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Why does Perl allow you to return array references to variables in local scope?

by MrSnrub (Sexton)
on Oct 16, 2013 at 11:12 UTC ( #1058423=perlquestion: print w/ replies, xml ) Need Help??
MrSnrub has asked for the wisdom of the Perl Monks concerning the following question:

sub DoSomething { my @arr; push @arr, "foo"; return \@arr; }
How am I able to access "foo" after calling DoSomething() in main if I am only returning a reference? Shouldn't the values in the array be out of scope at that point?

Comment on Why does Perl allow you to return array references to variables in local scope?
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Re: Why does Perl allow you to return array references to variables in local scope?
by Corion (Pope) on Oct 16, 2013 at 11:14 UTC

    No. Perl is not C. The values are still in scope. This is a feature of Perl, enabled by using reference counting for values. Perl manages your memory for you so you don't need to allocate and free the memory manually.

    The thing you're looking for is "references". If you come from a C background, "pointers" are a concept mostly similar, except where they differ. See References Quick Reference on how to work with references.

Re: Why does Perl allow you to return array references to variables in local scope?
by parv (Priest) on Oct 16, 2013 at 11:16 UTC
Re: Why does Perl allow you to return array references to variables in local scope?
by moritz (Cardinal) on Oct 16, 2013 at 12:20 UTC
Re: Why does Perl allow you to return array references to variables in local scope?
by talexb (Canon) on Oct 16, 2013 at 12:26 UTC

    You've hit on one of the improvements that Perl makes over C (and I've developed in both languages for some time).

    In C, that code is meaningless, because the allocated address is on the stack, and that address disappears as soon as you return from the routine. But, as wise brother moritz has pointed out, in Perl, this allocation comes from the heap and not the stack, thus it's still available when the routine returns.

    And this is a very useful feature. In C, you'd have to do something convoluted like assign some memory from the heap, pass that address into the routine, and have the routine write to the address that's been passed in, trusting that there's no buffer overrun. Ugh.

    Perl just does it better! :)

    Alex / talexb / Toronto

    Thanks PJ. We owe you so much. Groklaw -- RIP -- 2003 to 2013.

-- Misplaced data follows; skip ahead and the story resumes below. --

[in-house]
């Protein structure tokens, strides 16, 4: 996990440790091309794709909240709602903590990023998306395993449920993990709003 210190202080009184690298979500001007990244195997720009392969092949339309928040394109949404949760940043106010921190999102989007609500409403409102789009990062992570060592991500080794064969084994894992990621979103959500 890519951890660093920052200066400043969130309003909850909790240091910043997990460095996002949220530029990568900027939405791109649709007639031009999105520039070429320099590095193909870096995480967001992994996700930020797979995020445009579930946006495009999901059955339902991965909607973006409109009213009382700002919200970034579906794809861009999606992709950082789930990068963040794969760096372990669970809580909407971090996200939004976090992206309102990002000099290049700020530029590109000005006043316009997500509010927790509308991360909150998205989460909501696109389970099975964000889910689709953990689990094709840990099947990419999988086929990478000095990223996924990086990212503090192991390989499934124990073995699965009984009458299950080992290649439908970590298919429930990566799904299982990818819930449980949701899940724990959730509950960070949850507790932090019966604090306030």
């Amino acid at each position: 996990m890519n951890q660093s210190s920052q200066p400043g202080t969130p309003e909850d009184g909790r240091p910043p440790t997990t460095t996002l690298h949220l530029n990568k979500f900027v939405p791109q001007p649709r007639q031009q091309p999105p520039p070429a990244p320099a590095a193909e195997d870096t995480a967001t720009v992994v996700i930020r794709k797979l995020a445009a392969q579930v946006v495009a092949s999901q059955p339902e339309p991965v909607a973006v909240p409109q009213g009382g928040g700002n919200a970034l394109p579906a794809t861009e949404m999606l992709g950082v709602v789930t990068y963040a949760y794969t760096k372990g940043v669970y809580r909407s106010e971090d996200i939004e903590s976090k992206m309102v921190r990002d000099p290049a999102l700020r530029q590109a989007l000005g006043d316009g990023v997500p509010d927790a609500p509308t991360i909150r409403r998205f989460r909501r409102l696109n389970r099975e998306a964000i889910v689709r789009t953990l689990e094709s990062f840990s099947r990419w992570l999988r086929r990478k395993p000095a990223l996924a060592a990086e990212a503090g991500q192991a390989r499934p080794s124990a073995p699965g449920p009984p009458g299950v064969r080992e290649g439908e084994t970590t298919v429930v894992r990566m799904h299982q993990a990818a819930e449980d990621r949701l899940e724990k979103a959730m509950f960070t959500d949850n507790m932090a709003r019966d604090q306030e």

Re: Why does Perl allow you to return array references to variables in local scope?
by BrowserUk (Pope) on Oct 16, 2013 at 12:34 UTC

    I think the easiest way to think of it is that: names have scope; data lives as long as it is referenced.

    So whilst the name @arr has gone out of scope; the data that it labeled whilst in-scope, continues to persist, because a reference to it was returned to the caller.

    Hence, if you call DoSomething() in a void context - ie. you don't assign the return reference to a name in the calling scope -- then the returned reference will be discarded, and the data it references -- formerly known as @arr -- will no longer be referenced and so will be returned to the process memory pool for reallocation.


    With the rise and rise of 'Social' network sites: 'Computers are making people easier to use everyday'
    Examine what is said, not who speaks -- Silence betokens consent -- Love the truth but pardon error.
    "Science is about questioning the status quo. Questioning authority".
    In the absence of evidence, opinion is indistinguishable from prejudice.
Re: Why does Perl allow you to return array references to variables in local scope?
by Anonymous Monk on Oct 16, 2013 at 13:38 UTC

    A good way to think of it is that, in Perl, everything is "a reference-counted Thing," allocated from the heap not from a stack. Anything with a reference-count of zero is eligible for cleanup, although it doesn't necessarily happen right away. When any variable anywhere refers to that Thing, it adds one to the count. When the value changes, the counts are adjusted.

    These "things" can be of many intrinsic types .. string, float, integer, file .. or a truly-interesting type: "a reference to something else." In other words, indirection, but without the silly punctuation-marks that a language like C demands. The presence of a reference to any Thing also adds one to the count.

    The only thing that you've got to watch-out for in that system is circular references, which of course would keep the counts from ever becoming zero hence the memory would never be freed. Perl has a "weakened reference" feature (Scalar::Util) to deal with that.

    It is fast, it is efficient, and it works great. You really get used to it very quickly.

Re: Why does Perl allow you to return array references to variables in local scope?
by toolic (Chancellor) on Oct 16, 2013 at 13:38 UTC
    How am I able to access "foo" after calling DoSomething() in main
    use warnings; use strict; my $aref = DoSomething(); print "$aref->[0]\n"; sub DoSomething { my @arr; push @arr, "foo"; return \@arr; } __END__ foo
Re: Why does Perl allow you to return array references to variables in local scope?
by Anonymous Monk on Oct 16, 2013 at 13:45 UTC

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